They beat like real heart cells, but the rat cardiomyocytes in a dish at Harvard University are different in one crucial way. Snaking through them are wires and transistors that spy on each cellís electrical impulses. In future, the wires might control their behaviour too.
Versions of this souped-up, "cyborg" tissue have been created for neurons, muscle and blood vessels. They could be used to test drugsMovie Camera or as the basis for more biological versions of existing implants such as pacemakers. If signals can also be sent to the cells, cyborg tissue could be used in prosthetics or to create tiny robots.
"It allows one to effectively blur the boundary between electronic, inorganic systems and organic, biological ones," says Charles Lieber, who leads the team behind the cyborg tissue.
Artificial tissue can already be grown on three-dimensional scaffolds made of biological materials that are not electrically active. And electrical components have been added to cultured tissue before, but not integrated into its structure, so they were only able to glean information from the surface.
Bio-scaffolds go electric
Bioengineers at Harvard University have created the first examples of cyborg tissue: Neurons, heart cells, muscle, and blood vessels that are interwoven by nanowires and transistors. Source
Lieberís team combined these strands of work to create electrically active scaffolds. They created 3D networks of conductive nanowires studded with silicon sensors. Crucially, the wires had to be flexible and extremely small, to avoid impeding the growth of tissue. The scaffold also contained traditional biological materials such as collagen.
The researchers were able to grow rat neurons, heart cells and muscle in these hybrid meshes. In the case of the heart cells, they started to contract just like normal cells, and the researchers used the network to read out the rate of the beats.
When they added a drug that stimulates heart cell contraction, they detected an increase in the rate, indicating the tissue was behaving like normal and that the network could sense such changes.
Lieberís team also managed to grow an entire blood vessel about 1.5 centimetres long from human cells, with wires snaking through it. By recording electrical signals from inside and outside the vesselĖ something that was never possible beforeĖ the team was able to detect electrical patterns that they say could give clues to inflammation, whether tissue has undergone changes that make it prone to tumour formation or suggest impending heart disease.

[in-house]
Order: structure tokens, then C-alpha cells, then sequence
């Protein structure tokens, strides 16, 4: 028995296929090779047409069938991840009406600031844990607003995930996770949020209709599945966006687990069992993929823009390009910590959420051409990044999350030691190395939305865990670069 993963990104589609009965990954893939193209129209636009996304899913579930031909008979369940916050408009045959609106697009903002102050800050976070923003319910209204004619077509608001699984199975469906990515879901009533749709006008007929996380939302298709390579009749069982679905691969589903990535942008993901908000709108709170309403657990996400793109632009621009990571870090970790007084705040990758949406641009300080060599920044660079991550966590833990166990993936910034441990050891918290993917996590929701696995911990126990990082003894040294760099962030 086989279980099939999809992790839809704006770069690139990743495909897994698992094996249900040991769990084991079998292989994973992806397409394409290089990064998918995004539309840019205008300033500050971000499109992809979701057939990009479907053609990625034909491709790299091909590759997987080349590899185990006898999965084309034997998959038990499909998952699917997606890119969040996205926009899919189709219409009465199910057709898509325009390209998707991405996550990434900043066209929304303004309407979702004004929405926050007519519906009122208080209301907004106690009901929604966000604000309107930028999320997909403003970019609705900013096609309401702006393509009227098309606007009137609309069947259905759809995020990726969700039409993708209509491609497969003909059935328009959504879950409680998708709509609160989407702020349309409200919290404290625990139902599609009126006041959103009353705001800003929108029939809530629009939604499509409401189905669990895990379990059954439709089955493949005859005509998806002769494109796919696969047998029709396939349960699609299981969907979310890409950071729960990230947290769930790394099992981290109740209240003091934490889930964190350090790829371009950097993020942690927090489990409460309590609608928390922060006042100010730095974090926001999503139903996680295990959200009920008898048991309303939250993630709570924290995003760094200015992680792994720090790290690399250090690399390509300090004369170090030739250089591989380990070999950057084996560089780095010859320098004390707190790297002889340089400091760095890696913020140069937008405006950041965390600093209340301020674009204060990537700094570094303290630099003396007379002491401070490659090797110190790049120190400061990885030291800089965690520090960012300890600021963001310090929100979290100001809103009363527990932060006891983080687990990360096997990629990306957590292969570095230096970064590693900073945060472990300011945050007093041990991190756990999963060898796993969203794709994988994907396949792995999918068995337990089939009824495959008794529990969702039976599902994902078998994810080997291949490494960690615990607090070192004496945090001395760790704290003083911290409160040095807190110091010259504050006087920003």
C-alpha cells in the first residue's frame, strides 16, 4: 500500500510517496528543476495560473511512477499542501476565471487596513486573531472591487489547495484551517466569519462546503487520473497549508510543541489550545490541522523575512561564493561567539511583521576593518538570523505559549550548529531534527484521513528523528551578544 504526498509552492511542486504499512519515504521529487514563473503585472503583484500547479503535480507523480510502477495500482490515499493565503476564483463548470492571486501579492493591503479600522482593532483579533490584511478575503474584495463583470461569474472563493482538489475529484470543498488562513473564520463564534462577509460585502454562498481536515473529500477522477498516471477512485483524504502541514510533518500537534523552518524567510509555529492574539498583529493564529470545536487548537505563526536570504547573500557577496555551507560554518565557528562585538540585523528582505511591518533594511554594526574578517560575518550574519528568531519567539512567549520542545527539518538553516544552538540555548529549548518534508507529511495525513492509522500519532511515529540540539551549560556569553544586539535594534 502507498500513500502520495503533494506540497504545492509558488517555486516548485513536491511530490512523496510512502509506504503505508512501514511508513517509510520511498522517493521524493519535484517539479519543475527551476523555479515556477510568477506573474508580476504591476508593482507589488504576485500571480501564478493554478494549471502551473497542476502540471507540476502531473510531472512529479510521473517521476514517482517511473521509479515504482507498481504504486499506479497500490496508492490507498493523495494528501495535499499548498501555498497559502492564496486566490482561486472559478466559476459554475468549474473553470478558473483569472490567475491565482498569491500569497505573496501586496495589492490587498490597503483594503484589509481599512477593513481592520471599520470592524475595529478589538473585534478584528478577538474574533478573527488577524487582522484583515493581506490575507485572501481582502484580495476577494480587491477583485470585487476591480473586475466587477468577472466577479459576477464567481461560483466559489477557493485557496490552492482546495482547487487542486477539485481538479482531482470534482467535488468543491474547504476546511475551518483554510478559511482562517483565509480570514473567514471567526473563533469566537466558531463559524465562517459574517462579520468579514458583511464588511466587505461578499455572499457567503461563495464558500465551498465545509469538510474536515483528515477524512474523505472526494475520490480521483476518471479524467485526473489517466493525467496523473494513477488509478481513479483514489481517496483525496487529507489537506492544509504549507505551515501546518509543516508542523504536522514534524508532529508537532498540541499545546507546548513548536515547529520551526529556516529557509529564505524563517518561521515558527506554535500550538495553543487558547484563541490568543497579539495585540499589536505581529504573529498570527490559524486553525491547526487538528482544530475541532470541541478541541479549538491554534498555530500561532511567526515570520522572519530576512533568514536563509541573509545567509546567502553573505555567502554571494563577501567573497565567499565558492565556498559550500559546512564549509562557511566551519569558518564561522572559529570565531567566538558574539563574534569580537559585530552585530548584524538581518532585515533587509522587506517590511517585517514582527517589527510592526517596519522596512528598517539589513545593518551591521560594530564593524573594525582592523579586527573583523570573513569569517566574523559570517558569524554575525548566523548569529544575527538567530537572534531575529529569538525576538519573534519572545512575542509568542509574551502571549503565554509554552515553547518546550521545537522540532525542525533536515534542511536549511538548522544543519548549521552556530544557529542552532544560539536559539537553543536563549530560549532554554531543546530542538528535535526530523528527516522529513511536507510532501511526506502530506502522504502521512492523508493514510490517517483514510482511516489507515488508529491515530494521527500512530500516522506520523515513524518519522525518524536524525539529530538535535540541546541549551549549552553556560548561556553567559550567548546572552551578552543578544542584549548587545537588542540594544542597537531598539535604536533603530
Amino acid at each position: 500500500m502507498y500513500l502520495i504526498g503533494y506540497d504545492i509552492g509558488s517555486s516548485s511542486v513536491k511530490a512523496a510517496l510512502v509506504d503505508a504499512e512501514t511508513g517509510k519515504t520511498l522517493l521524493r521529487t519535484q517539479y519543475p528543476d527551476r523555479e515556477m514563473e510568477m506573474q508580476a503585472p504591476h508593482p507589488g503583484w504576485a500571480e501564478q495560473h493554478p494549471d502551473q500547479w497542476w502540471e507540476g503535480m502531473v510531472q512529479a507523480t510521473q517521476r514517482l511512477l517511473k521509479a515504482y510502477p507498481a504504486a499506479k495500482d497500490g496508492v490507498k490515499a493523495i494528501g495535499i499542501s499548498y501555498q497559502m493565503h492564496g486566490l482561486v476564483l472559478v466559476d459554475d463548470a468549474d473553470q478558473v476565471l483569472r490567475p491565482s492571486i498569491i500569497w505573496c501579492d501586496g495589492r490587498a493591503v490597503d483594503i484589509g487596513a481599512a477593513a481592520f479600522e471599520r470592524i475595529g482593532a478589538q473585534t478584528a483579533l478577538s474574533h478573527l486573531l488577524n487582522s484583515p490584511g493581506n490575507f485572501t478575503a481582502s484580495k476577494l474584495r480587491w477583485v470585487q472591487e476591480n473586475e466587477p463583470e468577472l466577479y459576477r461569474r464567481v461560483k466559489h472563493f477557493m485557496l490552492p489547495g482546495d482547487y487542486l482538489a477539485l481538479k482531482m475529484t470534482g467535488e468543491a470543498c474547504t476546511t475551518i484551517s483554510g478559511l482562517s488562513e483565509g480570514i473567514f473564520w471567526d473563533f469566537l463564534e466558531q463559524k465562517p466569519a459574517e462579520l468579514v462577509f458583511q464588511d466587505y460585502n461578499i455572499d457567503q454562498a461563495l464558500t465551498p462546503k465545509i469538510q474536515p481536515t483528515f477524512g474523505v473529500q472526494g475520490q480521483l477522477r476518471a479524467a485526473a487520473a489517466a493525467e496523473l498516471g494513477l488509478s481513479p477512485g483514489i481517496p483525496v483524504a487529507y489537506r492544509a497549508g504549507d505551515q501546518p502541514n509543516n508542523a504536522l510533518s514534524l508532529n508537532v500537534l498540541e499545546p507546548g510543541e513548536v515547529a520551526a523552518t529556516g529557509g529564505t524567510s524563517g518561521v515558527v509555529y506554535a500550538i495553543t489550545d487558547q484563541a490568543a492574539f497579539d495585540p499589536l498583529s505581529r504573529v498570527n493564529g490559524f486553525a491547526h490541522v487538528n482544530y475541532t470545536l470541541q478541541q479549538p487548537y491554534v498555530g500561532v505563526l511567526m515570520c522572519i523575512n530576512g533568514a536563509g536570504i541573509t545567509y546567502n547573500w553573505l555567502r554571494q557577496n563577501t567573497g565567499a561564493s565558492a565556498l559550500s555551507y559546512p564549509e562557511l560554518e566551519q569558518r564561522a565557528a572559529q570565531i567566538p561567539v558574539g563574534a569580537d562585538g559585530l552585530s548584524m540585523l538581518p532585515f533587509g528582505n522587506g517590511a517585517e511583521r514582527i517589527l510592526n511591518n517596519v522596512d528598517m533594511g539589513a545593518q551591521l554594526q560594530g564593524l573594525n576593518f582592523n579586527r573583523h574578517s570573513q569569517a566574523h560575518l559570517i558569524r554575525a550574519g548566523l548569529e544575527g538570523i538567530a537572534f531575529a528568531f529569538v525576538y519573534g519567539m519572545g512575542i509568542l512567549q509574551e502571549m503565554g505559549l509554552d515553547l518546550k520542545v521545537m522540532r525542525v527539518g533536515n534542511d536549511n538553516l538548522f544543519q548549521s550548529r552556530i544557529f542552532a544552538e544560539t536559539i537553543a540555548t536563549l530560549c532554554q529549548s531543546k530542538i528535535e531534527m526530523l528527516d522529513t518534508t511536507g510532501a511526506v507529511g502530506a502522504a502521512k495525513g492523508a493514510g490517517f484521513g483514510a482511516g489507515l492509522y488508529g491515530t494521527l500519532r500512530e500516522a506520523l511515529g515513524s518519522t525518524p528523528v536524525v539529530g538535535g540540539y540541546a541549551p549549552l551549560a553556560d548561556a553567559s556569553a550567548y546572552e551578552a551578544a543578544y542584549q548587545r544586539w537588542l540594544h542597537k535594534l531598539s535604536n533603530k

Professor: Reason Itself Is A White Male Construct 2015-07-04 3:55
A philosophy and religion professor at Syracuse University gave an interview to The New York Times Thursday in which he critiqued the notion of pure reason as simply being a “white male Euro-Christian construction.”
Prof. John Caputo was being interviewed by fellow philosophy professor George Yancy for the 13th installment of an interview series Yancy conducts with philosophers regarding racial topics.
Given its emphasis on first principles ...
The Broken Window Fallacy 2015-07-04 3:48
Youtube description: This short video explains one of the most persistent economic fallacies of our day.
Jenji Kohan and the Jewish Hyper-Sexualization of Western Culture 2015-07-04 3:33
As detailed in The Culture of Critique, Freud and his followers regarded anti-Semitism was a universal pathology which had its roots in sexual repression. The theoretical basis for this can be found in Freud’s Three Essays on the Theory of Sexuality where he linked aggression to the frustration of human drives — especially the sex drive. Kevin MacDonald notes that: ...
Confederate History - Dispelling the Myths 2015-07-03 3:28
History books, the media, the school systems, etc abound in falsehoods and inaccuracies of Confederate and Southern history. This fact sheet will help to clarify and dispell some of these rampant inaccuracies.
MYTH - The War of 1861 - 1865 was fought over slavery.
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Gays Rights May Open Door for Pedophile Rights 2015-07-03 3:31
Democrats have attempted to normalize pedophilia as a sexual orientation.
A recent Supreme Court ruling on same-sex marriage may soon allow pedophiles to argue they are suffering discrimination.
‚ÄúUsing the same tactics used by ‚Äėgay‚Äô rights activists, pedophiles have begun to seek similar status arguing their desire for children is a sexual orientation no different than heterosexual or homosexuals,‚ÄĚ writes Jack Minor ...